Integrated Pest Management (IPM)
Cowpeas or southern peas (Vigna unguiculata) are a popular vegetable crop in the southern United States due to their high heat tolerance and rapid growth. In Alabama, southern peas frequently attract a multitude of insect pests; these include chewing insects, such as the cowpea curculio (Chalcodermus aeneus Boheman) and caterpillars (various species), and sucking insect pests, such as stink bugs, leaf-footed bugs, aphids, and thrips.
Conventional insecticides and cultural control practices used by producers are helpful to manage a majority of the listed pests, except for the cowpea curculio. Cowpea curculio is notorious for its resistance or tolerance to popular insecticides such as the synthetic pyrethroids.
Entomologists at the University of Georgia have studied the cowpea curculio for many years, but the need for research in effective management strategies continues. Crop damage from the curculio and other pests can quickly reduce yields by 50 percent or more if pests are not controlled in a timely manner.
This article focuses on a review of literature and results from two years of cowpea curculio management studies completed by the Alabama Extension commercial horticulture team. It provides preliminary information about integrated pest management (IPM) strategies. Mention of product names and companies does not imply endorsement. Insecticide product names are mentioned as examples only; producers should check insecticide labels and compare products.
Curculio life cycle
This insect overwinters in the adult stage and begins emerging in April or May depending on the availability of suitable host plants. Adults are known to feed on cowpeas, snap beans, lima beans, and peas, along with weedy hosts such as evening primrose, moss verbena, wild bean, and sicklepod, among others. Adults are known to infest cowpeas and weeds simultaneously.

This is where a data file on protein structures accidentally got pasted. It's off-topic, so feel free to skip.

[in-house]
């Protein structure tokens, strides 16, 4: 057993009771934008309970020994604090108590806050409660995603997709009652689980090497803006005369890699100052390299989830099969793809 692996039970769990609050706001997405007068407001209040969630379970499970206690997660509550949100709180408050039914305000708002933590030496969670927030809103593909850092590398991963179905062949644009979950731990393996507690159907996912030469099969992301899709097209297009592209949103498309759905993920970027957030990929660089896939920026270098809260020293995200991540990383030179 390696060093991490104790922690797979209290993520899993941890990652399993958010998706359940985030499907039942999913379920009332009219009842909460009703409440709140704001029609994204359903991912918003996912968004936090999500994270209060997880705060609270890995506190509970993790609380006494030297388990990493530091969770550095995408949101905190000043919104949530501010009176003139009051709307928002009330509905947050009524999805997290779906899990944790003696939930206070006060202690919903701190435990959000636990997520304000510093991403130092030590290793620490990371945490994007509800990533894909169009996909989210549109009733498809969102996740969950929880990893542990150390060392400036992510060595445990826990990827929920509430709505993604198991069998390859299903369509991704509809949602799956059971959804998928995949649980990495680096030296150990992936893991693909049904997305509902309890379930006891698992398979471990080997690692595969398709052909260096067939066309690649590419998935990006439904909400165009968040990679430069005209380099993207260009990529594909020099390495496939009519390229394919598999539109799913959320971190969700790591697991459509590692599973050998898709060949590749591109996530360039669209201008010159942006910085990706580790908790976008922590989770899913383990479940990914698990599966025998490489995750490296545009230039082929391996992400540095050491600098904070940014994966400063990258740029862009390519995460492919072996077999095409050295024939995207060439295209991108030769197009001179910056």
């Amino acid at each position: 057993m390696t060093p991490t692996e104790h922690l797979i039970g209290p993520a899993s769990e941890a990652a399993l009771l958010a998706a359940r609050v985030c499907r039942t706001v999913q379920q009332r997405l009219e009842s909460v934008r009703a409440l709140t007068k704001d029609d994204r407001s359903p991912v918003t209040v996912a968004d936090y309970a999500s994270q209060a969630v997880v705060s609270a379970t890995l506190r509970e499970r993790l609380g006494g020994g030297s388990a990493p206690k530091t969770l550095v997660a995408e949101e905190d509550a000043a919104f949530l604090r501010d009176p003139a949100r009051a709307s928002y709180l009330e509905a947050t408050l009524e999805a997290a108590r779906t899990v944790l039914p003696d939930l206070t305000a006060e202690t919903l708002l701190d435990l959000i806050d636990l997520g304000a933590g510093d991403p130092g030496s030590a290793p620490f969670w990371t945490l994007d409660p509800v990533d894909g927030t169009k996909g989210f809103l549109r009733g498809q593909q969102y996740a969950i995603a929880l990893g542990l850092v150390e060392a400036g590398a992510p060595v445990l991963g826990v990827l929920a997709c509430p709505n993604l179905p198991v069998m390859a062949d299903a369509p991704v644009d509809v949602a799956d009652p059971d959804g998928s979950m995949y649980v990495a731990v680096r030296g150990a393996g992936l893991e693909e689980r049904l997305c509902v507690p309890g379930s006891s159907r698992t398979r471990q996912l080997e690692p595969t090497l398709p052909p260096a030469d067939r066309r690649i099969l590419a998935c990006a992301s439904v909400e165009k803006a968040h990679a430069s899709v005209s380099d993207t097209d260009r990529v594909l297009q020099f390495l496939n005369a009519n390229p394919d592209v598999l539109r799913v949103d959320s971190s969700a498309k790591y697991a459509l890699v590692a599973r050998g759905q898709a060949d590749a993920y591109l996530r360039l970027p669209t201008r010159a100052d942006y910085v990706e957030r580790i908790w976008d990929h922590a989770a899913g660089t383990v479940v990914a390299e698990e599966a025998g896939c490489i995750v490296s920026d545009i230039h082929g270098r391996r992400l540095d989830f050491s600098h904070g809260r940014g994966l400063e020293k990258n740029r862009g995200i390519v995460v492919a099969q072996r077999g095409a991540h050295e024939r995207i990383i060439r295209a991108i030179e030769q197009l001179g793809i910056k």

Adults feed directly on various plant parts and cause the most damage to the pods using their chewing mouthparts. Females create small feeding holes on pods and lay eggs inside them, which protects the larval stages from predation and insecticide exposure. One pod can have numerous feeding holes or stings, with numerous eggs hatching into larvae. This results in high crop damage and contamination, even with low numbers of adult curculios. The larvae are pale yellow and legless, since they spend all their time feeding and living inside the pea pods. In Alabama IPM studies, the peak larval activity and feeding injury occur about 2 weeks after the peak adult activity (figure 3). In other words, seed damage from larvae occurs rapidly and can lead to complete crop failure (figure 4). After completing four larval instars, larvae drop to the ground and develop a pupal cell. Adult curculios emerge after ten days of pupation.
You can find useful information on cowpea curculio biology in the University of Georgia Extension circular 1038 and the University of Florida publication EENY-223.
Key identification characters
Adults are very active in the morning and evening hours. They avoid the hot afternoons and may drop to the base of the plant for shade. Adults are black and oval, similar in shape to the cotton boll weevil and plum curculio. Numerous adults feed with their chewing mouthparts, which causes the most damage to the pods. Adults feign death when approached, making it challenging to scout. Adult emergence (first generation) can be sudden, with a rapid second generation that develops in a month. This creates tremendous pest pressure in the southern pea-producing areas of Alabama.
Adults prefer to walk from plant to plant, and they spread rapidly through the field. Curculios may first be seen on field edges, creating an edge effect. Due to their feigning behavior, crop scouts must look at the bottom of the plant for true insect counts. Adults can fly in order to infest new production areas, as seen in Alabama where curculios are spreading westward.
Scouting and monitoring
The best way to estimate population levels is to conduct direct crop scouting at weekly intervals or more frequently during production season. Use a beat sheet under the plant and shake off the adults for counts. Scout at numerous locations across the field and keep a record of curculio populations before and after insecticide applications to document successes.